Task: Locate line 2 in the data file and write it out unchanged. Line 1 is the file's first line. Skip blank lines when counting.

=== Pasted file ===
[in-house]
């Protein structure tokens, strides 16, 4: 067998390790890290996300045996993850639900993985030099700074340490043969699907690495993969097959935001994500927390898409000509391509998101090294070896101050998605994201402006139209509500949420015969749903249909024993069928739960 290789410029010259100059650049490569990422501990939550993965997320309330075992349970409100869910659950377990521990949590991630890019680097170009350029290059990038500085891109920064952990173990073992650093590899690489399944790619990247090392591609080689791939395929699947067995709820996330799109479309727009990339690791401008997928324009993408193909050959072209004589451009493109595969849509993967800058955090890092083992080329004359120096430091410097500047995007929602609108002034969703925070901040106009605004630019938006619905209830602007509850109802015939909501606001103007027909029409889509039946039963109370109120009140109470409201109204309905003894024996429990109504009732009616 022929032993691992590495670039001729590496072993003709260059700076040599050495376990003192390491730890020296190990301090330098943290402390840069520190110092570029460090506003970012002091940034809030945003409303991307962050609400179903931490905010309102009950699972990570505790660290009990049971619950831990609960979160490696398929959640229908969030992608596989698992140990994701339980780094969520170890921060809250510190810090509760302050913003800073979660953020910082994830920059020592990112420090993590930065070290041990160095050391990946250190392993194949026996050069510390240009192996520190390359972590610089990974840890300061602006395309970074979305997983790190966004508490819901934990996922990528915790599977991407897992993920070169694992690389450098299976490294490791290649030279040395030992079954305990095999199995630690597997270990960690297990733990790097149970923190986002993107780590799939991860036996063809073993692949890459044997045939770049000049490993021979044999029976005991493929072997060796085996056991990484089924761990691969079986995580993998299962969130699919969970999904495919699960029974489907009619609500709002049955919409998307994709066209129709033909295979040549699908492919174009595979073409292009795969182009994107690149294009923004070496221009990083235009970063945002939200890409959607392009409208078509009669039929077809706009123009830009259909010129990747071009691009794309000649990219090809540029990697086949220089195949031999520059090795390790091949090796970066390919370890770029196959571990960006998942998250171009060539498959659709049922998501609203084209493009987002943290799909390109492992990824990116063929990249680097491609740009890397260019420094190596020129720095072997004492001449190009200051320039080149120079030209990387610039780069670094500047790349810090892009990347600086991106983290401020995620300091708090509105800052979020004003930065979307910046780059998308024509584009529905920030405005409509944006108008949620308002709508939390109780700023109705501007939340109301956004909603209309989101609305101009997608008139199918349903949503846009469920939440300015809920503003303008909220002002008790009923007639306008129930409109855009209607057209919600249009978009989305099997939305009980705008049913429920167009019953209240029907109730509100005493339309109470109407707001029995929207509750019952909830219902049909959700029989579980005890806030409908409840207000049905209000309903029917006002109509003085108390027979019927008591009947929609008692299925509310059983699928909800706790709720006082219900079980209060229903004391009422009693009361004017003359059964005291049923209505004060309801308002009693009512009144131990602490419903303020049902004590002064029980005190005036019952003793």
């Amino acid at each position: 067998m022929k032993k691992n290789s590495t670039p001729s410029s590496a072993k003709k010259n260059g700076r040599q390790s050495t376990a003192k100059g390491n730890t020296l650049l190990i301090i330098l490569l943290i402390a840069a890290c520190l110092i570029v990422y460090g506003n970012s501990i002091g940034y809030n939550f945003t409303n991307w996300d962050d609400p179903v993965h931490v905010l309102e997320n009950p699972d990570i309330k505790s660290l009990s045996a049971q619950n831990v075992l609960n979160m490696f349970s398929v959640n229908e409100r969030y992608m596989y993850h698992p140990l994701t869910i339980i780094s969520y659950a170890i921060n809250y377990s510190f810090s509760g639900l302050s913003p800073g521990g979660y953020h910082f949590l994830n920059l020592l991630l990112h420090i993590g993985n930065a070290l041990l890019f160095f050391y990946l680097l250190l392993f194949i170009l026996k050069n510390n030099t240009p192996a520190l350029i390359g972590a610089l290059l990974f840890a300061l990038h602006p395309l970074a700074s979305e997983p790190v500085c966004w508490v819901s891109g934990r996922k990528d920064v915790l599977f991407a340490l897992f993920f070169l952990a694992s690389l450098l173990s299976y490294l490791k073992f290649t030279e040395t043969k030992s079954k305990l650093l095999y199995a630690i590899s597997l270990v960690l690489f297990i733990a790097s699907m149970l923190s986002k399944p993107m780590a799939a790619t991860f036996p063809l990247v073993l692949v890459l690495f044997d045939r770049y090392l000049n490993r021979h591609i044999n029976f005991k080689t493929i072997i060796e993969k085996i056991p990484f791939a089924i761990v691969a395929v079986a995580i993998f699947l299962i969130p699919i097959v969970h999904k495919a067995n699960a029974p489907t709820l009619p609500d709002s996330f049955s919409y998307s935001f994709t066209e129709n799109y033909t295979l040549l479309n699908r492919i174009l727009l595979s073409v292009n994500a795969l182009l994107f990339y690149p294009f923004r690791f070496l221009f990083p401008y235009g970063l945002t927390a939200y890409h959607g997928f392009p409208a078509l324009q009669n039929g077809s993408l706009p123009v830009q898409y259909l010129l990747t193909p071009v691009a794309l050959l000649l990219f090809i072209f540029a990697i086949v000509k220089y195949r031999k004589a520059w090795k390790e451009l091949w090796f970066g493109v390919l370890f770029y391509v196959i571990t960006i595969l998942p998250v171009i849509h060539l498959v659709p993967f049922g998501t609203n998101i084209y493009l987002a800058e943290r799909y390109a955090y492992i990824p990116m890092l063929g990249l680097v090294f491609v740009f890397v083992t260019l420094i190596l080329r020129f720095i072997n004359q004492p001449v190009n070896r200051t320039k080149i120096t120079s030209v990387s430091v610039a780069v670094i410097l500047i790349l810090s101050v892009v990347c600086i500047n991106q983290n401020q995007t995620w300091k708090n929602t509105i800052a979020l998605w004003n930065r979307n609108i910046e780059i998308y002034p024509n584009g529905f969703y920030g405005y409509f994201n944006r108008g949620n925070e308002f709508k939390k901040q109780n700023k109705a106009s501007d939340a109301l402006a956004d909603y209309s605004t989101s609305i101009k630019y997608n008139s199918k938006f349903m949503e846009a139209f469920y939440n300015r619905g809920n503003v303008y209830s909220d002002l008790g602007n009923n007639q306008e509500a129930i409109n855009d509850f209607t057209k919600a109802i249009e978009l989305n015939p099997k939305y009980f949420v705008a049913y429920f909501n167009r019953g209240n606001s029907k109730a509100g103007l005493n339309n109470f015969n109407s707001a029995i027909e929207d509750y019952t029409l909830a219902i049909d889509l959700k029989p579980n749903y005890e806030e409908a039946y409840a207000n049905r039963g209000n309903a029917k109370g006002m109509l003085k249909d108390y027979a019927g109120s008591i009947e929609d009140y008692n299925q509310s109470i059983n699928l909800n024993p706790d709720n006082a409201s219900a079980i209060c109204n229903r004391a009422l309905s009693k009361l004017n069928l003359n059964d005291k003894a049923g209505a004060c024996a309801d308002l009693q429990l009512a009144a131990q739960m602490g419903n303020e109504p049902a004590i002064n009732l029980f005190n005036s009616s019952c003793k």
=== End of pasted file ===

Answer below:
């Protein structure tokens, strides 16, 4: 067998390790890290996300045996993850639900993985030099700074340490043969699907690495993969097959935001994500927390898409000509391509998101090294070896101050998605994201402006139209509500949420015969749903249909024993069928739960 290789410029010259100059650049490569990422501990939550993965997320309330075992349970409100869910659950377990521990949590991630890019680097170009350029290059990038500085891109920064952990173990073992650093590899690489399944790619990247090392591609080689791939395929699947067995709820996330799109479309727009990339690791401008997928324009993408193909050959072209004589451009493109595969849509993967800058955090890092083992080329004359120096430091410097500047995007929602609108002034969703925070901040106009605004630019938006619905209830602007509850109802015939909501606001103007027909029409889509039946039963109370109120009140109470409201109204309905003894024996429990109504009732009616 022929032993691992590495670039001729590496072993003709260059700076040599050495376990003192390491730890020296190990301090330098943290402390840069520190110092570029460090506003970012002091940034809030945003409303991307962050609400179903931490905010309102009950699972990570505790660290009990049971619950831990609960979160490696398929959640229908969030992608596989698992140990994701339980780094969520170890921060809250510190810090509760302050913003800073979660953020910082994830920059020592990112420090993590930065070290041990160095050391990946250190392993194949026996050069510390240009192996520190390359972590610089990974840890300061602006395309970074979305997983790190966004508490819901934990996922990528915790599977991407897992993920070169694992690389450098299976490294490791290649030279040395030992079954305990095999199995630690597997270990960690297990733990790097149970923190986002993107780590799939991860036996063809073993692949890459044997045939770049000049490993021979044999029976005991493929072997060796085996056991990484089924761990691969079986995580993998299962969130699919969970999904495919699960029974489907009619609500709002049955919409998307994709066209129709033909295979040549699908492919174009595979073409292009795969182009994107690149294009923004070496221009990083235009970063945002939200890409959607392009409208078509009669039929077809706009123009830009259909010129990747071009691009794309000649990219090809540029990697086949220089195949031999520059090795390790091949090796970066390919370890770029196959571990960006998942998250171009060539498959659709049922998501609203084209493009987002943290799909390109492992990824990116063929990249680097491609740009890397260019420094190596020129720095072997004492001449190009200051320039080149120079030209990387610039780069670094500047790349810090892009990347600086991106983290401020995620300091708090509105800052979020004003930065979307910046780059998308024509584009529905920030405005409509944006108008949620308002709508939390109780700023109705501007939340109301956004909603209309989101609305101009997608008139199918349903949503846009469920939440300015809920503003303008909220002002008790009923007639306008129930409109855009209607057209919600249009978009989305099997939305009980705008049913429920167009019953209240029907109730509100005493339309109470109407707001029995929207509750019952909830219902049909959700029989579980005890806030409908409840207000049905209000309903029917006002109509003085108390027979019927008591009947929609008692299925509310059983699928909800706790709720006082219900079980209060229903004391009422009693009361004017003359059964005291049923209505004060309801308002009693009512009144131990602490419903303020049902004590002064029980005190005036019952003793």